μC-Based Σ- Δ ADCs

A major improvement historically over the single slope of the ramp converter was the dual-slope converter , often simplified to the modified dual-slope converter , as shown below in its non- μC instantiation. It has a minimalist appeal in that it has one analog switch, the SPST reference input switch.

Based on modified-dual-slope converter circuitry, an algorithmic variation that appeared in the late '60s was the charge-balancing or sigma-delta (Σ- Δ) (or delta-sigma ) converter. Instead of making a current-source switching decision once each measurement cycle, decisions are made every clock cycle instead, in an attempt to maintain a virtual ground at the input. The fraction of cycles requiring the opposing reference current to maintain virtual-ground “balance” gives the acquired count. A non- μC Σ- Δ circuit is shown below.

The circuit topology differs from the modified dual-slope ADC in that the flop driven by the comparator is clocked, and is a D-type flop instead of an RS flop. On a given cycle of the clock, the reference is switched in or out of the integrator to keep vo near ground. The comparator output is the sign of the error. In other words, vo is nulled by discrete-time feedback. The number of clock cycles that the flop was high, NX , over the total number of conversion counts N , is the ratio of vX /VR .

The transfer characteristic is derived by constructing the charge-balance equation for the total charge from the vX and –VR inputs to the integrator. For vo = 0, they must be equal, or

These charges are the sums of the per-cycle charges:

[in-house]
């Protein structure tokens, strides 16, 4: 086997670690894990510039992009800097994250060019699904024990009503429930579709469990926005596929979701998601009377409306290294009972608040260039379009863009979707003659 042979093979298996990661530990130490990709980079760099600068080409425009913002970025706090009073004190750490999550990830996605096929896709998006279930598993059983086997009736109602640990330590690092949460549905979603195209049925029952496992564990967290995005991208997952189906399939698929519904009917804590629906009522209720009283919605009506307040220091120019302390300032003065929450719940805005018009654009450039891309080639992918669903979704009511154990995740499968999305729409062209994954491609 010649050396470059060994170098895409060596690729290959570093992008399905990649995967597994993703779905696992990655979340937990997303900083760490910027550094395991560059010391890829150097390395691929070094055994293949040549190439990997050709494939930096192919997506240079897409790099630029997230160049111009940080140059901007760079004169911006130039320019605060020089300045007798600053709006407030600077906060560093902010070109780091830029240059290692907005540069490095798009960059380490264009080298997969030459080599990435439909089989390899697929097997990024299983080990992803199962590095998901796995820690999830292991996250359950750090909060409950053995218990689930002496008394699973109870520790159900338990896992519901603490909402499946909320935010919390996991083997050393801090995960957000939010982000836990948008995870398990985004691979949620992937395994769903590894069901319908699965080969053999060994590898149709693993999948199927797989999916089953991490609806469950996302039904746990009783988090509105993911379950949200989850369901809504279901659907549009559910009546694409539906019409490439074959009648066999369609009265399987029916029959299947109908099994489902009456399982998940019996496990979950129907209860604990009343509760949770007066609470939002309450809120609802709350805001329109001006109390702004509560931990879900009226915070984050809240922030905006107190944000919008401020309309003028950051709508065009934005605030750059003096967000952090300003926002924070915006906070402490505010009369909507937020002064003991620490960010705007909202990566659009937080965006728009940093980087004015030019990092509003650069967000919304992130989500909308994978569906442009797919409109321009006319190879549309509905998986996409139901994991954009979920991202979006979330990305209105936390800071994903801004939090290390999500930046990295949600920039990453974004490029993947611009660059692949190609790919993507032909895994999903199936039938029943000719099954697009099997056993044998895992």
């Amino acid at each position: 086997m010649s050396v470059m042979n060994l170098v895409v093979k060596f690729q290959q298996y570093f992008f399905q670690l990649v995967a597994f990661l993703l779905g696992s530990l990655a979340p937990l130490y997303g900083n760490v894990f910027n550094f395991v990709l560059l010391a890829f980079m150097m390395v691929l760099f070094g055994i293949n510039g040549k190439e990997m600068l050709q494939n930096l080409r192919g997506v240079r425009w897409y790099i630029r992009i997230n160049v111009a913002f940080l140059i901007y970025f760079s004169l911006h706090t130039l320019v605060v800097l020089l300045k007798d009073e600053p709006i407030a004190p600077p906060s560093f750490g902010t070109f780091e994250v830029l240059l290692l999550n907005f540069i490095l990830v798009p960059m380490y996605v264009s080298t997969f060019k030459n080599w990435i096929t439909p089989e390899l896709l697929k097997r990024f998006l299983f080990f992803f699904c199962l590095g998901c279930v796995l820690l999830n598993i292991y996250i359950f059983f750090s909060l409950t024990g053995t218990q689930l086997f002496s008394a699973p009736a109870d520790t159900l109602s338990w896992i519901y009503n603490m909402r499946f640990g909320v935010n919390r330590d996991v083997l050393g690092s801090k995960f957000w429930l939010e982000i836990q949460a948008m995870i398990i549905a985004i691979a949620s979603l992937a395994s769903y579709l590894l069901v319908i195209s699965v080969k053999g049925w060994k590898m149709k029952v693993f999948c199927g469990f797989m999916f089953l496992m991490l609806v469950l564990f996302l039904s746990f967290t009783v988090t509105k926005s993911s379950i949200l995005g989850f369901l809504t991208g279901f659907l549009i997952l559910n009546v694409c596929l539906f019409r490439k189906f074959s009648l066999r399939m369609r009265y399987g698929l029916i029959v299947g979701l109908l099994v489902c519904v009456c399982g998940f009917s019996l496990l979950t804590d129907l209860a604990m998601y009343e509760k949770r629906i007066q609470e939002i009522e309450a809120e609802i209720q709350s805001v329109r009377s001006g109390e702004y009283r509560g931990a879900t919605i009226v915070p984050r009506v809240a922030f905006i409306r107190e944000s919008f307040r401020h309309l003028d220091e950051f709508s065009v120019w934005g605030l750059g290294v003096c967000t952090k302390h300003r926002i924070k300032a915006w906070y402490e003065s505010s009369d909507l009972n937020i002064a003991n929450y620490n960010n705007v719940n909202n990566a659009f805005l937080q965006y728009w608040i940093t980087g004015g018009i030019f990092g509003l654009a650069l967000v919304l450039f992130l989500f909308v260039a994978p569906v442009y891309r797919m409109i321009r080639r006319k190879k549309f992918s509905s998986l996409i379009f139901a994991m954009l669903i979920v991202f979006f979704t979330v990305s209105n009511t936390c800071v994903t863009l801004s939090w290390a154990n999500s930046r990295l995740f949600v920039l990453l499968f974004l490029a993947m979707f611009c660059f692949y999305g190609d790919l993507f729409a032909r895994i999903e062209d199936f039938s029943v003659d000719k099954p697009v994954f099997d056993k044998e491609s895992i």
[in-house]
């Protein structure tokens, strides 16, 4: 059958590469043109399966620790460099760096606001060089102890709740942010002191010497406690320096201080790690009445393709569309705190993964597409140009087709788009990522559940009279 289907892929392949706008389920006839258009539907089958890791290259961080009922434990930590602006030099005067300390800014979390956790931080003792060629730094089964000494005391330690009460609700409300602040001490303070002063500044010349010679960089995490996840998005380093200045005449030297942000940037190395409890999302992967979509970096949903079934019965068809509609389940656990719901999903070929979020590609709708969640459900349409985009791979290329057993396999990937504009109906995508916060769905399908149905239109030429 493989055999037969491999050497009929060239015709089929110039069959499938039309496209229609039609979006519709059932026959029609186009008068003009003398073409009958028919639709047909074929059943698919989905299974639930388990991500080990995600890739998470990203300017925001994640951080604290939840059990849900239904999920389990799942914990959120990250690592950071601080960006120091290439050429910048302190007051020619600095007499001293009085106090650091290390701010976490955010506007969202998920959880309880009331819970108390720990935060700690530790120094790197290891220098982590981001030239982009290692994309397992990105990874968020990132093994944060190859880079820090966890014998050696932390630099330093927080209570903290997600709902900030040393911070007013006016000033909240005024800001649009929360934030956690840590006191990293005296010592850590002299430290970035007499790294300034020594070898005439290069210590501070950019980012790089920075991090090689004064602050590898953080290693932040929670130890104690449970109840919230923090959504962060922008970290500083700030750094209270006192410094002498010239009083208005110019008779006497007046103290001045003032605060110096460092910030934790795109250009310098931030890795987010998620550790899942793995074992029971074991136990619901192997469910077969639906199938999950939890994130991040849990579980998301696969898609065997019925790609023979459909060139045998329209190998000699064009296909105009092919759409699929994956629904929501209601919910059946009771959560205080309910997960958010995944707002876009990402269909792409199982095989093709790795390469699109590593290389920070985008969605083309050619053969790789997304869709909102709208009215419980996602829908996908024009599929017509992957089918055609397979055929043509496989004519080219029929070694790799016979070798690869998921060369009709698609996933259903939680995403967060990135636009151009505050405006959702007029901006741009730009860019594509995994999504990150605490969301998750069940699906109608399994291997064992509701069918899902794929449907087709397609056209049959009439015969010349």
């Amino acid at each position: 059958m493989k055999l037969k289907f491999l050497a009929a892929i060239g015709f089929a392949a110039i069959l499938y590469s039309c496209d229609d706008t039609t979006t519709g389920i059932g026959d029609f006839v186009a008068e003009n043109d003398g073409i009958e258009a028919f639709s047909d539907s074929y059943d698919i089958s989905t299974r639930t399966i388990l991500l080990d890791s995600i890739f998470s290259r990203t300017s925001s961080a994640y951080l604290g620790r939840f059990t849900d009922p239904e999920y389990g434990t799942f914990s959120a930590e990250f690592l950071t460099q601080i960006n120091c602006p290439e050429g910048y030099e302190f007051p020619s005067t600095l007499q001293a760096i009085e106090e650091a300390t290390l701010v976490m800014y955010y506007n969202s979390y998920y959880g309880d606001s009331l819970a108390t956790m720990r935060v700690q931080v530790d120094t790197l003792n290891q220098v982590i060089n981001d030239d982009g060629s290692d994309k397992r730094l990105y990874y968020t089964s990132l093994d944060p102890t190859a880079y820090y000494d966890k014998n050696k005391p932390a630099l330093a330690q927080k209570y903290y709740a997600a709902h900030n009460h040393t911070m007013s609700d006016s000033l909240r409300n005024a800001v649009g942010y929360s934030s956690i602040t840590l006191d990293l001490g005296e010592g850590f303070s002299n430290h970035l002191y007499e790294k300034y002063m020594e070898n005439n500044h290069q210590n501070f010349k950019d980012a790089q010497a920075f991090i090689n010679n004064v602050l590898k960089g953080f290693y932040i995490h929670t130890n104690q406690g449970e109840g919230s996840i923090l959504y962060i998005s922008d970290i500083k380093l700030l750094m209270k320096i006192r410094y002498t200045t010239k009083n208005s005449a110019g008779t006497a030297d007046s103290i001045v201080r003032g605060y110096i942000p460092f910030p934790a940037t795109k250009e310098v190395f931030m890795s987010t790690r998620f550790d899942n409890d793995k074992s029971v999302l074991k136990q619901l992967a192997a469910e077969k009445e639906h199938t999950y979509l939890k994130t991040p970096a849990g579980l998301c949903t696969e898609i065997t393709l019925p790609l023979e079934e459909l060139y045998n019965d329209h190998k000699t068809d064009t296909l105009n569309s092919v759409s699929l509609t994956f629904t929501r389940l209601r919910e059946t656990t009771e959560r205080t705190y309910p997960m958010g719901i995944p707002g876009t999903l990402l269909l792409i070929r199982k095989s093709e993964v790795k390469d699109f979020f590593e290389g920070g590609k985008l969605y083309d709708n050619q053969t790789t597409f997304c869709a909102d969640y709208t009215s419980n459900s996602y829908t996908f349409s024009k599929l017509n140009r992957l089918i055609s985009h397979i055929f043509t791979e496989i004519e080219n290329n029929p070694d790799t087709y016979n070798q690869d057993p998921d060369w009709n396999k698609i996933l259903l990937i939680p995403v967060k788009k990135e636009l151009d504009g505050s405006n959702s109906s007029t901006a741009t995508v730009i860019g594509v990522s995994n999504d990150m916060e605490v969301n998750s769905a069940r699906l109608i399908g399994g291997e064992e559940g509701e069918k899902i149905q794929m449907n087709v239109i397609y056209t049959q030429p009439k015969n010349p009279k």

The total charge of each depends on the number of cycles each is integrated. Then

Substituting and solving for the measured output count,

for an n -bit counter. This result is the same as for the modified dual-slope converter.

The charge-balancing scheme has an advantage over dual-slope schemes in that its integrator output has a very small range, that of one bit of change. The dual-slope integrator output is a triangle-wave with considerable range, and the waveform slopes must remain linear to the converter resolution over the integrator range for linear conversion.

The Σ- Δ ADC is also used as a modulator for serial digital telecommunications (in CODECs) and speech processing and can be used in its μC form for these waveform-conversion applications too if the conversion rate is high enough. Parallel-feedback-derived ADCs for μCs are faster than Σ- Δ ADCs, but require more external hardware. When a minimum external-parts-count converter is all that is needed, however, the Σ- Δ ADC is hard to beat.

The next part of this article presents some minimal parts count μC-based Σ- Δ converters and software algorithms for implementing them.

1 comment on “Simple μC-Based A/D Converters, Part 1

  1. Lleyton
    June 10, 2016

    nice post